Heavy Bag Boxing Workout

By Brad Murrow , last updated December 3, 2011

You can create a variety of heavy bag boxing workouts using different methods, depending on your training goals. You can train for fighting by working on your technique, endurance and cardio stamina using different intensities. If you aren’t a fighter, you can create aerobic workouts to help build calories while building muscle. Whatever your goals, the key to effective heavy bag workouts is variety, in order to prevent muscle fatigue from occurring too soon.

Warm Up

Before you begin working out against a heavy bag, warm your muscles off the bag. Start with jogging in place or light jump rope. Perform moderately intense shadow boxing moves and jumping jacks. Practice moving your feet the way you will during your workout. Take several minutes to raise your heart rate, increase your circulation and warm your muscles. Avoid static stretching, or stretching your muscles and holding them, until after your workout, to prevent desensitizing your muscles just before you start exercising.

Start Slow

Begin your workout with jabs, dancing around the bag as you get into your rhythm. Don’t start close to the bag, throwing power punches with little footwork. Gradually increase the intensity of your workout, using all of your punches, moving in closer to the bag for more powerful punches after several minutes. Practice your breathing technique so it is automatic when you begin working out at full speed.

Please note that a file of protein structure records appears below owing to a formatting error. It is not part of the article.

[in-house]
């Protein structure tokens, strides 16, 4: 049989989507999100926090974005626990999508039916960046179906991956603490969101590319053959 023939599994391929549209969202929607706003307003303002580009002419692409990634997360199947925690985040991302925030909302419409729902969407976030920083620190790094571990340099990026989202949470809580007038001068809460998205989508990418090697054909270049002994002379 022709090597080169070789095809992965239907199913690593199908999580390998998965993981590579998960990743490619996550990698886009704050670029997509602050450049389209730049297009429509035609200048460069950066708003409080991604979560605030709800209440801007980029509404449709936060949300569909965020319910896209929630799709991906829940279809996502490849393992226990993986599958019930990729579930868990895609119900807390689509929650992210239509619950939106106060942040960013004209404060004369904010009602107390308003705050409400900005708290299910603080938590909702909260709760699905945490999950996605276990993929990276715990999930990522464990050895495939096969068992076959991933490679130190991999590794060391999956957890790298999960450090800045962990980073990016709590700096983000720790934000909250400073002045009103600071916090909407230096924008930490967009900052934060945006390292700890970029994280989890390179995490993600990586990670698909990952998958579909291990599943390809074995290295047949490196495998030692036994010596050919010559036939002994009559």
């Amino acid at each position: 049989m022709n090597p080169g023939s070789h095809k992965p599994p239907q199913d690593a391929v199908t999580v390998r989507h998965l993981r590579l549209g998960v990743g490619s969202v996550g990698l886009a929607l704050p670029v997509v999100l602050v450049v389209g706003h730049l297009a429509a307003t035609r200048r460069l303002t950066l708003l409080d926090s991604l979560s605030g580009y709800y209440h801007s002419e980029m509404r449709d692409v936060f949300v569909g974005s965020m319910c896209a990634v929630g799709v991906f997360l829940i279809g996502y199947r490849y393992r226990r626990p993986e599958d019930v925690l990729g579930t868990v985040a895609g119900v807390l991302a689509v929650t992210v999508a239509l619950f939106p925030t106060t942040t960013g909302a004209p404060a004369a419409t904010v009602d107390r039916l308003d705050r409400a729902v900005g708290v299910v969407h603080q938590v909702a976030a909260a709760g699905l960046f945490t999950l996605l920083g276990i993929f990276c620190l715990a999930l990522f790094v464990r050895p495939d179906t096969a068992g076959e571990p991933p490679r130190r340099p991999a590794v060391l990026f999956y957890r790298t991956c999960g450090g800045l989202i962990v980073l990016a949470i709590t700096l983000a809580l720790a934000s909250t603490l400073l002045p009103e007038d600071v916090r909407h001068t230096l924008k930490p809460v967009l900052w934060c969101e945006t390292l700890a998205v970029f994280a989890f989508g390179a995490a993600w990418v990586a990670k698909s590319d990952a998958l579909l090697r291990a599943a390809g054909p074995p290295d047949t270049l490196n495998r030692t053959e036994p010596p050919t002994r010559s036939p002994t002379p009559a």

Create Rounds

Work out against a bag with a purpose by using timed rounds. Rather than simply punching until you are tired, create multiple bouts of exercise that create a work/rest rhythm that helps you meet specific goals. For endurance, work at roughly 50 percent to 75 percent of your maximum effort for one minute, then take a one-minute break. To train recovery, work at close to your maximum intensity for 30 to 60 seconds, take a short break, then start again. Take a two-minute break every 10 minutes. For cardio workouts, work at 70 percent to 80 percent of your maximum heart rate for 10 minutes at a time, changing punches every 30 seconds to prevent muscle fatigue. Take a short break every five to 10 minutes, depending on your conditioning. Perform light footwork drills while you recover to keep your heart rate elevated.

Get Specific

Train specific punches if you are preparing for a fight. Work closer to the bag for power punches, using the same fighting stance and footwork you would during a fight. Dance close to and away from the bag with quick footwork, just as you would against an opponent. After you practice each punch separately, begin practicing combinations. Make sure you use the right footwork, stance and angle of attack for each punch during combinations.

Cool Down

Finish your workout away from the bag using increasingly slower muscle movements to help lower your heart rate and let anabolic wastes leave your muscles. Avoid repeating the punches you’ve just been doing; instead, straighten your arms while you raise, lower and shake them. After your heart rate is back to normal, stretch your arm and leg muscles.

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